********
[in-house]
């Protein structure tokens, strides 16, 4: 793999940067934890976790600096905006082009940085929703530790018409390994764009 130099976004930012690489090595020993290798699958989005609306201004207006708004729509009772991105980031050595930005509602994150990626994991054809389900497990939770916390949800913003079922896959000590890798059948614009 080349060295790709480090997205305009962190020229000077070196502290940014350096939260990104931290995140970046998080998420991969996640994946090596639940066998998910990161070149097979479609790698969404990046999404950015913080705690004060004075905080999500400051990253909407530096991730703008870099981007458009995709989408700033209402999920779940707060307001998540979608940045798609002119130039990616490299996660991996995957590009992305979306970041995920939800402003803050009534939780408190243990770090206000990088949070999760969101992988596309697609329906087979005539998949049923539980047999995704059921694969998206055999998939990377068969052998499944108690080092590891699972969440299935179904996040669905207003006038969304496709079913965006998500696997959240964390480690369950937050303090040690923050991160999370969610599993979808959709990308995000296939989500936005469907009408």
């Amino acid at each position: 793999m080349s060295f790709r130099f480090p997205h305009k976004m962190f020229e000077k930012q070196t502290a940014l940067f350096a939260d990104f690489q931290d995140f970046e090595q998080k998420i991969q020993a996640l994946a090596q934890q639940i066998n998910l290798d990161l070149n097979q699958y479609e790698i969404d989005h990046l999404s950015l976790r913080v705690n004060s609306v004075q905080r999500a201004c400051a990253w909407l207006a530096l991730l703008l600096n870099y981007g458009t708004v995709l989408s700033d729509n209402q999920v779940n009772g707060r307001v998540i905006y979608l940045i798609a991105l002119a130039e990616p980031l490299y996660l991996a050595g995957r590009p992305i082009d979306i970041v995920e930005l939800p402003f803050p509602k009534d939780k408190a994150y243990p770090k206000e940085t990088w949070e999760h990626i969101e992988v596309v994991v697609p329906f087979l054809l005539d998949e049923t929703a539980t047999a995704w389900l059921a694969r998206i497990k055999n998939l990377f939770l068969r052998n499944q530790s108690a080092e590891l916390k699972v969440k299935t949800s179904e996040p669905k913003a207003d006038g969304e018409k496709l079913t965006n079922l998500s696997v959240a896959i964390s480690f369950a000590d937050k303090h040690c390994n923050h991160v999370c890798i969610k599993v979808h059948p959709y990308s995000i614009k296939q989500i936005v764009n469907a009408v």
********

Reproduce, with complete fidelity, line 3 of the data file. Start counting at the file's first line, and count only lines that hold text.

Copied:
């Amino acid at each position: 793999m080349s060295f790709r130099f480090p997205h305009k976004m962190f020229e000077k930012q070196t502290a940014l940067f350096a939260d990104f690489q931290d995140f970046e090595q998080k998420i991969q020993a996640l994946a090596q934890q639940i066998n998910l290798d990161l070149n097979q699958y479609e790698i969404d989005h990046l999404s950015l976790r913080v705690n004060s609306v004075q905080r999500a201004c400051a990253w909407l207006a530096l991730l703008l600096n870099y981007g458009t708004v995709l989408s700033d729509n209402q999920v779940n009772g707060r307001v998540i905006y979608l940045i798609a991105l002119a130039e990616p980031l490299y996660l991996a050595g995957r590009p992305i082009d979306i970041v995920e930005l939800p402003f803050p509602k009534d939780k408190a994150y243990p770090k206000e940085t990088w949070e999760h990626i969101e992988v596309v994991v697609p329906f087979l054809l005539d998949e049923t929703a539980t047999a995704w389900l059921a694969r998206i497990k055999n998939l990377f939770l068969r052998n499944q530790s108690a080092e590891l916390k699972v969440k299935t949800s179904e996040p669905k913003a207003d006038g969304e018409k496709l079913t965006n079922l998500s696997v959240a896959i964390s480690f369950a000590d937050k303090h040690c390994n923050h991160v999370c890798i969610k599993v979808h059948p959709y990308s995000i614009k296939q989500i936005v764009n469907a009408v």